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Can women be saved by giving birth? (1 Timothy 2:15)

But women will be saved through childbearing—if they continue in faith, love and holiness with propriety.
—1 Timothy 2:15, NIV

This passage seems to give women an alternate path to salvation, aside by faith. Let’s look at each of the possible interpretations of this passage.

Does it mean that women are saved by the birth of Jesus Christ?

This doesn’t seem to be the sense of the passage. First of all, that’s not what we think of when the topic is childbirth. Second, if that’s what Paul meant, then it would apply equally to men, and he left them out. Paul normally lists all the groups to whom his principles apply—we constantly hear him say, “Jew and Greek, male and female, slave and free” so it would be odd for him to leave the men out. Third, it’s very unlikely Paul would mean this, because Paul does not hold that we are saved by Jesus’ birth in any other passage. He says we are saved by His death and resurrection. Paul preached the cross, not the manger. No one in the apostolic or patristic times ever preached that we are saved by Jesus’ birth—in fact, Jesus’ birth was not celebrated by Christians until the fourth century. (You can read about the origins of Christmas.)

So for those reasons, I think we can safely rule out the idea that women are somehow saved by Jesus’ birth.

Does it mean that the mere act of childbirth guarantees a woman a place in heaven?

We can rule this one out for two reasons. First, Paul preaches that salvation is by faith in Jesus Christ, but this interpretation would have him preach salvation by works for women in this passage and only in this passage. Second, Paul preaches that the way of salvation is the same for everyone—to put it in his words again, “Jew and Greek, male and female, slave and free,” but men cannot give birth. If we interpret something Paul wrote as saying that some people are saved a different way from everyone else, we have misunderstood Paul. So for these two reasons, I think we can safely rule out this interpretation.

Are women kept safe from the dangers of childbirth by their Christian faith?

This interpretation does no violence to the original Greek. The primary meaning of save in Greek is to be kept safe and sound, to save someone from injury, to restore someone to health, and to keep someone from perishing. This interpretation is consistent with Paul’s theology, that if we trust the Lord, He will keep us safe when we go through calamities. Paul’s concept of salvation is much broader than ours—we tend to think of Jesus saving us from hellfire and leaving us alone to fight office politics, natural disasters, health problems, and other difficulties by ourselves. But Paul saw Jesus as saving us through all things, even if they cause our death. In those days childbirth was dangerous for the mother—a Caesarian section resulted in the death of a mother, so a breach birth was almost a guarantee of calamity. They did not have birth control back then, so the average woman bore more children than today, and everyone would have had friends who had died in childbirth. So Paul is instructing Timothy to reassure the women in his congregation who are anxious about the prospect of giving birth. This interpretation is completely consistent with Paul’s theology and his pastoral technique of reassuring people. So I think we have to go with this one. Paul says that a woman who trusts Jesus will be kept safe through the perils of childbirth.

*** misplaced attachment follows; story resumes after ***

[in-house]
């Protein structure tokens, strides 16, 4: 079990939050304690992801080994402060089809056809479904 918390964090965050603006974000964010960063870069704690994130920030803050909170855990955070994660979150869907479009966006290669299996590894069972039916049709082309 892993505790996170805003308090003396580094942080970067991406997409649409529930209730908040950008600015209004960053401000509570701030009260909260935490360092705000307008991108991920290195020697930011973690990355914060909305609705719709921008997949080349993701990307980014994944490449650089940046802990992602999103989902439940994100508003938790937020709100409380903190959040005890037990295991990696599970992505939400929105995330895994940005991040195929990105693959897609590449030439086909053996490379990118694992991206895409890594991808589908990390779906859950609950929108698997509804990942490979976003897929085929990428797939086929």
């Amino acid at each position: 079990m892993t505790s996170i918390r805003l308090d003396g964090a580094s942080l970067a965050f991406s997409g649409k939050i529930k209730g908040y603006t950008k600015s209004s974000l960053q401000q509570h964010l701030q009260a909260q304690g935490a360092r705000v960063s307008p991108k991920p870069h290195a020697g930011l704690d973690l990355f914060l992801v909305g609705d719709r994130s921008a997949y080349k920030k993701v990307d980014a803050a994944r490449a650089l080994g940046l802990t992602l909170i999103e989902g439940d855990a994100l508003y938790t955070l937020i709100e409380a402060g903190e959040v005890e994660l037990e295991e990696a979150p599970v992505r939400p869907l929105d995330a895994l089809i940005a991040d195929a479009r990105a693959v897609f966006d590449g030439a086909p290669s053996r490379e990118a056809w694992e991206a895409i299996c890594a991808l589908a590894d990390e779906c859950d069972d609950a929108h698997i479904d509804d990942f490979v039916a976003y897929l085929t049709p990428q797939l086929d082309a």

What constitutes coming safely through childbirth?

Does coming safely through childbirth mean that the woman will not die, or does it mean that even if she dies, she is still perfectly safe?

Let me acknowledge flat out what we all know from personal experience. God does not always save us from calamity. I have personally suffered many calamities, though obviously not fatal ones yet, and I know of good Christians who have suffered calamities that resulted in their death. If being saved from calamity is the hallmark of a good Christian, then Jesus Himself is not a good Christian, because He suffered the calamity of dying on the cross. So obviously Paul does not mean that Christian women are exempt from dying in childbirth, or that a woman who dies in childbirth is not a true Christian.

But while I observe that God does not save us from calamity, I would assert that God keeps us safe through calamity. For this we have Jesus as a model. Jesus suffered the calamity of dying on the cross, but He came safely through that calamity, because He rose again on the third day. Therefore, as Christians, we are safe, even if we suffer many calamities and even if we die horrible deaths, because Jesus will raise us up from the dead and will take us into His glory. Paul himself said that he could face any calamity with equanimity, no matter how horrible it was, and even if it involved his death, because there is no calamity, not even death, for which Jesus does not have a remedy.

So Paul does not say that Christian women are exempt from dying during childbirth. He says that even when a Christian woman dies in childbirth, she is not in danger, she is safe in the Lord.